Browsing: Lebrecht Weekly

Do not be put off by the cover, which shows two Victorians of different gender having a pre-Raphaelite snog. What they look like post-Raphael is left to the imagination, as is any thematic connection between Gilbert Baldry’s The Kiss and a set of Schumann pieces that evoke male friendships. Not long ago, record companies employed picture researchers and their covers bore some relevance to the music inside. These days, the images seem to be picked by a computer linked to the Amazon sales chart. Do not be put off either by the coupling of Schumann with a record newbie whose…

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Never a big Easter bunny, I generally receive the springtime festival releases with the same excitement as I’d feel about a Placido Domingo Christmas record. What comes round, comes round. This one, however, is pure class. The international Polish soprano Aleksandra Kurzak opens with a Litany to the Virgin Mary that is slow, devout, soulful and twenty shades lighter than one might expect from a Polish Catholic ritual. Kurzak has never sounded sweeter or more comfortable on record. The little-known Litany is followed by the more familiar Stabat Mater and capped with Szymanowski’s third symphony, the ‘Song of the Night’…

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It’s raining Rachmaninov concertos and I’m not sure the roof can take any more. The past couple of weeks have brought Vanessa Benelli Mosell on Decca, Marc-André Hamelin on Hyperion and now the exuberant Khatia Buniatishvili on Sony. Benelli and Hamelin both play with London orchestras, neither sounding on peak form. Khatia is seriously challenged by the Czech Philharmonic, who are in terrific shape under Paavo Järvi’s baton. Benelli’s pairing for the C minor concerto is the Corelli Variations, which she does rather well. Hamelin matches the D minor concerto with Nikolai Medtner’s long-neglected second concerto, a curiosity that falls…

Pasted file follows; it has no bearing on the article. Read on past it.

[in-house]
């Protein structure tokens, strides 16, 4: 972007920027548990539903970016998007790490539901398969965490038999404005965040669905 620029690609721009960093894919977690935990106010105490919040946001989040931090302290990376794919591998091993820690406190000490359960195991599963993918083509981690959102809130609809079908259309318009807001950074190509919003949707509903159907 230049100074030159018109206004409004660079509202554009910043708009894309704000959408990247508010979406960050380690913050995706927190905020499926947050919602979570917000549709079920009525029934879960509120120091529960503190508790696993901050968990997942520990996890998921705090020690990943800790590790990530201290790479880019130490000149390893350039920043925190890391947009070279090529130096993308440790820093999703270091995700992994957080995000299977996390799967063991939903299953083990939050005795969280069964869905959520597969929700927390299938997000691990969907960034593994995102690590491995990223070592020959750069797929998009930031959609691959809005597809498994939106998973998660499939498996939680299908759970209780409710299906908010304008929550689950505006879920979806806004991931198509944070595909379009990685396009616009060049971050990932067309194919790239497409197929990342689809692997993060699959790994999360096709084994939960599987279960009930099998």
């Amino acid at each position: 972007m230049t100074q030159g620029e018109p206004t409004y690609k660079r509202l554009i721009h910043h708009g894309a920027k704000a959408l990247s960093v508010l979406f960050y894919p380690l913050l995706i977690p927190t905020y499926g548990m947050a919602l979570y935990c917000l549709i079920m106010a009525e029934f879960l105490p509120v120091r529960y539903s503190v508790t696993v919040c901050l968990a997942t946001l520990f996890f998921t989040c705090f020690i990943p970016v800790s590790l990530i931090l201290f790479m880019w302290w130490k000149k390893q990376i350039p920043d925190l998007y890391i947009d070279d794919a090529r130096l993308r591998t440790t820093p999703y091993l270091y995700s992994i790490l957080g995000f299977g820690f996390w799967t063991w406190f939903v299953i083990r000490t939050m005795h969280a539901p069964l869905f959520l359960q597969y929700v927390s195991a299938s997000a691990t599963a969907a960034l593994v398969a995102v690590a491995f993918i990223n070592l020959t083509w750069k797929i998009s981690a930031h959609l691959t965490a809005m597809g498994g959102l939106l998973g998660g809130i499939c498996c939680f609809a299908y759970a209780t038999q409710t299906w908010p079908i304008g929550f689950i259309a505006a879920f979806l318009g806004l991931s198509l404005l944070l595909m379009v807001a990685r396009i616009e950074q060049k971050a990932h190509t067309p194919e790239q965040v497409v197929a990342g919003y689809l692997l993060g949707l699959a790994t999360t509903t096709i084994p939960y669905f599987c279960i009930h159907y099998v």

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The Barbican’s season opener last September was one of the great Requiems of my life. The London Symphony Orchestra had a spring in their step as they came on stage, the chorus had been seriously souped up by director Simon Halsey and the conductor, Gianandrea Noseda, waited at least half a minute until complete silence prevailed before he began. And silent it stayed. I have seldom sat among a more rapt London audience, not a cough in eighty minutes. Every individual in the orchestra displayed ferocious concentration. And, best of all, the quartet of soloists – Erika Grimaldi, Daniela Barcellona,…

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Hard to know whether to give this confection one star or five. The dominant voice is the mandolin of Chris Thile, an instrument probably unknown to J S Bach who never wrote for it, but used often in modern transcriptions of his works. It sits more comfortably in a Bach score than, say, a tenor sax, but that does not make it remotely authentic. The other instruments at play here are a cello and double bass. What hits the ear from the off are clever, virtuosic trio adaptations of anything from a solo keyboard fugue from the Well-Tempered Clavier to…